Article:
The phrase 'they don't make em like this any more' is very over used, but I'm afriad is true in this case. Every episode, even though shot on video and sadly now looking flat and of poor quality, is like a mini-movie - beautiful and extensive costumes and sets all perfectly realised. The scope is quite astounding - you never see the same dress or location twice! Even Paris in 1924 complete with posters for the Olympics! The soundtrack (also available) is full of pithy jazz numbers and lovely melodies, again, the care that has gone in is fantastic. However, this attention to detail and style is not at the expense of the drama itself, it merely serves to draw you in to the House of Eliott and the 1920's world commpletely so the writing and acting can do their thing.
They don't make em like this any more, becuase it seems to me that modern drama is afraid to ask you to care about flawed characters, and flawed they all are. Bea is passionate to the point of obsession - prickly, rude and difficult to be with. Jack can be selfish and demanding. Evie can be short sighted and self obsessed. But they are all wonderful none the less, you love them becuase they are real people. All the characters are brilliant, Tilly, Madge and Agnes the seamstresses, Lydia and Arthur in the first series and wonderufl, wonderful Penelope who is gone all too quickly but burns very brightly. Everyone even the guest stars are multi-layered, flawed, wonderful characters allowed time to grow slowly so you truly care about them. The relationship between Jack and Bea in particular is a tour de force, one of the very best depictions of love(and hate) you'll see, I promise you. Everyone plays their part as if their life depended on it and whilst yes, this can perhpas be argued to give the appearance of the characters taking themselves a little too seriously, why not? The passion on screen is infectious.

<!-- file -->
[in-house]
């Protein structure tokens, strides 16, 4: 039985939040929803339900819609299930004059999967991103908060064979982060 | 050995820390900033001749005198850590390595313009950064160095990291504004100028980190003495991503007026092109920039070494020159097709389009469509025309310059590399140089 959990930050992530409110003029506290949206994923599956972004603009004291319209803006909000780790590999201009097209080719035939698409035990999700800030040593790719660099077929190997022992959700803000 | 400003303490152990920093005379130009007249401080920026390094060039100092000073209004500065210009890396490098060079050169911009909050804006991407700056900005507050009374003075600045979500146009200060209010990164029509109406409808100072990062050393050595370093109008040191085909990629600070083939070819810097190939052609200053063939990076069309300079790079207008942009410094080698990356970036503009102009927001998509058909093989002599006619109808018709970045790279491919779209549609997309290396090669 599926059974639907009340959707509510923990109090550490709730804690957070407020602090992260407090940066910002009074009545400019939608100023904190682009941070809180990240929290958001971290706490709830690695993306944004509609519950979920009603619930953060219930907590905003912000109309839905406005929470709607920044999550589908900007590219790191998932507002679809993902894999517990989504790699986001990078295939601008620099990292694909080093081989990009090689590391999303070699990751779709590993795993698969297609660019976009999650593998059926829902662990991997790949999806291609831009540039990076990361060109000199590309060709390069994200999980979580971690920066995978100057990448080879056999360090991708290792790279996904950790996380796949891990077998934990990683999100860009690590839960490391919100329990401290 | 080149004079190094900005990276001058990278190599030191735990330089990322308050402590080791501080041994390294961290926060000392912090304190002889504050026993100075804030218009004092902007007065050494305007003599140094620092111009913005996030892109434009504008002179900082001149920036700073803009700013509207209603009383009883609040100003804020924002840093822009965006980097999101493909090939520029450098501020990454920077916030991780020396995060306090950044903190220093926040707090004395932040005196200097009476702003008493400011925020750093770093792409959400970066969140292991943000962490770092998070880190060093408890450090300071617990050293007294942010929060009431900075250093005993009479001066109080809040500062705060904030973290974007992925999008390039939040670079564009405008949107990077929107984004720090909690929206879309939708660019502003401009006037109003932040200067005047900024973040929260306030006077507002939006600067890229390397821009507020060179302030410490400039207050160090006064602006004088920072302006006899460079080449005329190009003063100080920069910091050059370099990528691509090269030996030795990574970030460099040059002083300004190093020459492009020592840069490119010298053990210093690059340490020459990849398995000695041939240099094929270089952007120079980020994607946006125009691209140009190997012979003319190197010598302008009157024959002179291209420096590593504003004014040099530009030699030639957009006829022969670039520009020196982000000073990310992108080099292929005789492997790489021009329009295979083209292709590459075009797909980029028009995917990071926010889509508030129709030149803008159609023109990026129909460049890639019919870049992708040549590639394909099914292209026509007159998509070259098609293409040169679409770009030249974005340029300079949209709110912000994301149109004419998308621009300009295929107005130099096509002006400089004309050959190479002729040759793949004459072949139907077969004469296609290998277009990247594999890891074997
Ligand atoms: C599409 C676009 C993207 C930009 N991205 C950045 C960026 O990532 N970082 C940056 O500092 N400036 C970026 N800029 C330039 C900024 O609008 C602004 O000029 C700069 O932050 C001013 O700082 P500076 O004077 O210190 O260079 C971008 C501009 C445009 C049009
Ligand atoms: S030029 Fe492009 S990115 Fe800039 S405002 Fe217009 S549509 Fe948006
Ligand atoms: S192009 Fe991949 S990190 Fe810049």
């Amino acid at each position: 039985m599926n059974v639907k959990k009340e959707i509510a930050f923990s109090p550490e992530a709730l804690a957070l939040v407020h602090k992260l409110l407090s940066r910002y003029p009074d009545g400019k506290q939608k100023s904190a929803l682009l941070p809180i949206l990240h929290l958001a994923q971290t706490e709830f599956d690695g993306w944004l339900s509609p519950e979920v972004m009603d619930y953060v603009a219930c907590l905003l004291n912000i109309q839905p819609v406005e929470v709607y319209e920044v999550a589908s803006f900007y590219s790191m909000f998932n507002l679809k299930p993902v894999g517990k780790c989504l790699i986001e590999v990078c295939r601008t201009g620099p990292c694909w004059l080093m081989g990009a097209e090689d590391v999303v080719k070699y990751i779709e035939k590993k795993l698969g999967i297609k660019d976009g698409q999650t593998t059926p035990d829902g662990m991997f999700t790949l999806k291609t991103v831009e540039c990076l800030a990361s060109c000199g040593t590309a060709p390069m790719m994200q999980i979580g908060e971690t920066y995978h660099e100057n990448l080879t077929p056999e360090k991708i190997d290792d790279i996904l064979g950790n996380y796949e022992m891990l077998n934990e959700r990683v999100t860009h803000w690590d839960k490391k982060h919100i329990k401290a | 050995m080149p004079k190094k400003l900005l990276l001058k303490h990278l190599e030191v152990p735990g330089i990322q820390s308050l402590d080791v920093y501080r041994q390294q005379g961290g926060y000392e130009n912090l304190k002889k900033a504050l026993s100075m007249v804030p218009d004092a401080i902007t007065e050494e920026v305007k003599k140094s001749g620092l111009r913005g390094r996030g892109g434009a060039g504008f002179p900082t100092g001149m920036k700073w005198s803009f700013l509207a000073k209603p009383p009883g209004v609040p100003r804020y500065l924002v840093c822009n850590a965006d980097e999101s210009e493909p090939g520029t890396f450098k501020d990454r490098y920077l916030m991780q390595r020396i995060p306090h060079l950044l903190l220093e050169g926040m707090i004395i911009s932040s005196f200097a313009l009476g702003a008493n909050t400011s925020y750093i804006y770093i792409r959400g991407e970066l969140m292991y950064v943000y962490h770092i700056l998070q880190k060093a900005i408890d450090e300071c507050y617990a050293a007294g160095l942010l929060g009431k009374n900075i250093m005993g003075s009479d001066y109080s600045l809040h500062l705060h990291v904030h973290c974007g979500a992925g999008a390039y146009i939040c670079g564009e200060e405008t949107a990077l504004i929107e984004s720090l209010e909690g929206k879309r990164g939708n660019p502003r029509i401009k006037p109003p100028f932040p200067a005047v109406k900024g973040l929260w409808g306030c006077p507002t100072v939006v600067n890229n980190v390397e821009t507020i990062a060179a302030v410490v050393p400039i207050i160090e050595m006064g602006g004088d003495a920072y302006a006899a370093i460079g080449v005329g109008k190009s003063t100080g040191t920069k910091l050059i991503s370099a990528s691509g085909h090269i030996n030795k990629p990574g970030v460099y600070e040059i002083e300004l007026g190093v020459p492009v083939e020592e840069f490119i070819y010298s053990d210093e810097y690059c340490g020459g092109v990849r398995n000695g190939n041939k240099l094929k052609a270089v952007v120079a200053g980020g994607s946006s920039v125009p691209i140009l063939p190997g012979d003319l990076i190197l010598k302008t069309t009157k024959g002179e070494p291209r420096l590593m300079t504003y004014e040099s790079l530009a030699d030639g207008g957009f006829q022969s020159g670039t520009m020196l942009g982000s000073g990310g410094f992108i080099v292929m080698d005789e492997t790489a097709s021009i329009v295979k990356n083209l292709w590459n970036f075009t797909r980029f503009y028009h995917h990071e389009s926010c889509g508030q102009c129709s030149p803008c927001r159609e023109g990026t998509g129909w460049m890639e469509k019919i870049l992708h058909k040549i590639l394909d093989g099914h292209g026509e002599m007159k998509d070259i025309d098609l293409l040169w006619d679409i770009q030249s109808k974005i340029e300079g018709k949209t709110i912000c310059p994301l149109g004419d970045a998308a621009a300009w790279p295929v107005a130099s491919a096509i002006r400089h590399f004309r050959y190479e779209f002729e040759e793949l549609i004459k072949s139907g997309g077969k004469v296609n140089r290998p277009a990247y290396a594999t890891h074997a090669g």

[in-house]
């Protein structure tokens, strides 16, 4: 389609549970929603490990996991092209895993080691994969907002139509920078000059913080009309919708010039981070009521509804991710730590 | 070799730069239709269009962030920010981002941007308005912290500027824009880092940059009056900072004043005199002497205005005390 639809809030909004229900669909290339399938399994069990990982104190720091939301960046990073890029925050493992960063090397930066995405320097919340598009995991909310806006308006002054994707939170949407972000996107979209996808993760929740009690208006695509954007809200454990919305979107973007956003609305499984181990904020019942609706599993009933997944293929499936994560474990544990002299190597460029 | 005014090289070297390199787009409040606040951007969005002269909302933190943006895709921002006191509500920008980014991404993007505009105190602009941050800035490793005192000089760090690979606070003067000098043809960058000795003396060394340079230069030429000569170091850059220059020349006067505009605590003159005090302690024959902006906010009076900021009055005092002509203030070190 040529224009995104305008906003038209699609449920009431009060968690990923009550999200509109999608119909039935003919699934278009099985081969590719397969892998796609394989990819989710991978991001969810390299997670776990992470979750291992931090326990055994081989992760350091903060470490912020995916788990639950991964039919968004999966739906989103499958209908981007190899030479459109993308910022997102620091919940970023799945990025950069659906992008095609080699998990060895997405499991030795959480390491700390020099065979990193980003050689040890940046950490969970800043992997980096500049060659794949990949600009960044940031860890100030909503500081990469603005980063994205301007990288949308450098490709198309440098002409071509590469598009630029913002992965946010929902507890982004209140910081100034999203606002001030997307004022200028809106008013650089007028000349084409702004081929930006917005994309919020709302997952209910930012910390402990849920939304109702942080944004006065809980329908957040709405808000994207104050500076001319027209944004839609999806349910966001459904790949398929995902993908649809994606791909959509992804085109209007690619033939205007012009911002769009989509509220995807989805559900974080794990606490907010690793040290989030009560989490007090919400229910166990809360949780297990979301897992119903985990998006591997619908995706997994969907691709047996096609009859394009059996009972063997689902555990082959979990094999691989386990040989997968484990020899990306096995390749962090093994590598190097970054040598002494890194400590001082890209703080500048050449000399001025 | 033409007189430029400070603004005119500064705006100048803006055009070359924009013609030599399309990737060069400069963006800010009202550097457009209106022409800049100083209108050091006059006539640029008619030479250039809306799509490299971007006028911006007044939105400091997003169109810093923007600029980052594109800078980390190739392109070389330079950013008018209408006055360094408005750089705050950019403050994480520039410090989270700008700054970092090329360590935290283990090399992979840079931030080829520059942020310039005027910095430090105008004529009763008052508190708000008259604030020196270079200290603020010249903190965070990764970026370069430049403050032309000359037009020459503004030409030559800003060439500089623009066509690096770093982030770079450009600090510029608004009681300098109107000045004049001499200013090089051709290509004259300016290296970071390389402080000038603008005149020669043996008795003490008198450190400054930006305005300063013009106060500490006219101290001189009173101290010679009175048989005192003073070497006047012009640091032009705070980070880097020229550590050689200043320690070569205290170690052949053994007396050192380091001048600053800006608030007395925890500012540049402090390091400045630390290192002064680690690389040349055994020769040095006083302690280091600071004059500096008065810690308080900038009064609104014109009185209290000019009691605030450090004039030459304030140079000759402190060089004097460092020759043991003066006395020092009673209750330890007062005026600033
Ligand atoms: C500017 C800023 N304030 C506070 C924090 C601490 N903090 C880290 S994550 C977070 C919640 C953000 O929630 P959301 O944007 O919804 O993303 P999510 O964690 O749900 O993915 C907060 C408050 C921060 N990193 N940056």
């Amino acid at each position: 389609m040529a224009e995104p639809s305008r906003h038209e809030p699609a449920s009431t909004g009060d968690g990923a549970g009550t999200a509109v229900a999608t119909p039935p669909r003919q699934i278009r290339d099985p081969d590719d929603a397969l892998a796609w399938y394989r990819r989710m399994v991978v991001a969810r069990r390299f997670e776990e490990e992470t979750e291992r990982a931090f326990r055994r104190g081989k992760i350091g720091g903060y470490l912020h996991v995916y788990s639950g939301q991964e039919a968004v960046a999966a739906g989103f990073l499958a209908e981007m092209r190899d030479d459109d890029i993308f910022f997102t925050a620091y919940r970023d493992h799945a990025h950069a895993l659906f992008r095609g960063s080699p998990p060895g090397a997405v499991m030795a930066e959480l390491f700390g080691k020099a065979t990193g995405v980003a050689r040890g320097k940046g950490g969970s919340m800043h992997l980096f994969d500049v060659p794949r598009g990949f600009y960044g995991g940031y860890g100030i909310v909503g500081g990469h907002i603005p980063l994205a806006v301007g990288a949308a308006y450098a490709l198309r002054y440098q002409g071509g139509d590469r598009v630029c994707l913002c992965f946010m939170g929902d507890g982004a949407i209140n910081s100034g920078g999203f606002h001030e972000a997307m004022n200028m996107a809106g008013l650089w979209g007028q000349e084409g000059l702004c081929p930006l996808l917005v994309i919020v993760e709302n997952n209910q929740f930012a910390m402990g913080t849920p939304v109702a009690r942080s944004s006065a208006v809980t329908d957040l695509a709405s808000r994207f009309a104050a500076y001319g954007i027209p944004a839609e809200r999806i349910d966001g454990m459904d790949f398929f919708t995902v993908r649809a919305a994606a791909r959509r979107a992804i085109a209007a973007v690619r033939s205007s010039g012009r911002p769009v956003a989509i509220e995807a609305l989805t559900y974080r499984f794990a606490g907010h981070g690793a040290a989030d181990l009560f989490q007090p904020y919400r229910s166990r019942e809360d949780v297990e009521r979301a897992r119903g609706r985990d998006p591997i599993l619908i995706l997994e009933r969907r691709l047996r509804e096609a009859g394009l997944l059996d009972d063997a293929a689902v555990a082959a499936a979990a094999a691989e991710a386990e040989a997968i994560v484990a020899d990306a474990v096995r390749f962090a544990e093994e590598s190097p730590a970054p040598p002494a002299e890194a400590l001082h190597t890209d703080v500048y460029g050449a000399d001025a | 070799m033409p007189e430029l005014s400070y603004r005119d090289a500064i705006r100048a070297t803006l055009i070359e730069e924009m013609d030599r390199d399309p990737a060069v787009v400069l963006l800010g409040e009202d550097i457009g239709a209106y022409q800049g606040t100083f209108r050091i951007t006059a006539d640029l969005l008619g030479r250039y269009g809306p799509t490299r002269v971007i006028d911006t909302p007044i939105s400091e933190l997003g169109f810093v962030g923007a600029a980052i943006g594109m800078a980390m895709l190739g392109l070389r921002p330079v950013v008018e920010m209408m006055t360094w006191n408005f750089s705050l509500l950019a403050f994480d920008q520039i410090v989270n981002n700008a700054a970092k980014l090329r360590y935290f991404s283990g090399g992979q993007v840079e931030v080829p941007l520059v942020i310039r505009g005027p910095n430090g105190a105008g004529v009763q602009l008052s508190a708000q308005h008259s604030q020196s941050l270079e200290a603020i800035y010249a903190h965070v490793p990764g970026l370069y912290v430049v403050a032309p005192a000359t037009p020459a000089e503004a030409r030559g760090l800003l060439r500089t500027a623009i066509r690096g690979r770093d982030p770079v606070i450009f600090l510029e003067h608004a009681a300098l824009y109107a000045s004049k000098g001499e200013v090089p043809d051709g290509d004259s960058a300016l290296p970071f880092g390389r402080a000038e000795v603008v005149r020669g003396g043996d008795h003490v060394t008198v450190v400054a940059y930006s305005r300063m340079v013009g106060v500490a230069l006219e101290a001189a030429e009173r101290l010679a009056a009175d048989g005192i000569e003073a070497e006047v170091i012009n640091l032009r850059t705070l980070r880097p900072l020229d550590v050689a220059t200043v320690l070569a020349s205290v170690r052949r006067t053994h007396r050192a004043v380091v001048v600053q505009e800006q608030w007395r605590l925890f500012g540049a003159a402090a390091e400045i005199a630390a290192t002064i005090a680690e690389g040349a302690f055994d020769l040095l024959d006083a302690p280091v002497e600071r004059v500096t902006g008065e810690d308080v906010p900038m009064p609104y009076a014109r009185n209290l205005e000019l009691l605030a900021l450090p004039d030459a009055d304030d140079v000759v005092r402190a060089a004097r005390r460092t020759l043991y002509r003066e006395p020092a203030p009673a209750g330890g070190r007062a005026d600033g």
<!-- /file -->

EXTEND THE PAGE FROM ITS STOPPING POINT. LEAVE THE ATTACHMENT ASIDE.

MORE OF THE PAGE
The show has great heart too. It's an ode to the power of women, to passion, to fairness, to hard work and postivism, for social justice and the changing 20th Century. The themes at play go far, far beyond dresses. Underestimate the House of Eliott at your peril! *g*
If there is a downside to becoming immersed in this series, it's the ending, or lack thereof. The third and final series transmitted appears to be missing two episodes and ends, at episode 10, abruptly with an 'end of episode' cliffhanger and with clearly more to tell. Charaters are left in limbo and this will frustrate you very, very much becuase you'll give a damn by Series 3, episode 10 and it's a bit of a tragedy for the series. So no, they don't make em like this any more, and in my humblest opinion, this is about as perfect as television can get, even with a non-ending.
The boxset itself is nicely presented with a slipcase and cover art, but the menu's themselves are very simple and uninspiring and there are very few extras, which is a damn shame. Oh, for a cast interview! Still, it's amazing to have this seires complete on DVD so don't waste any more time...go and buy it! Buy it now!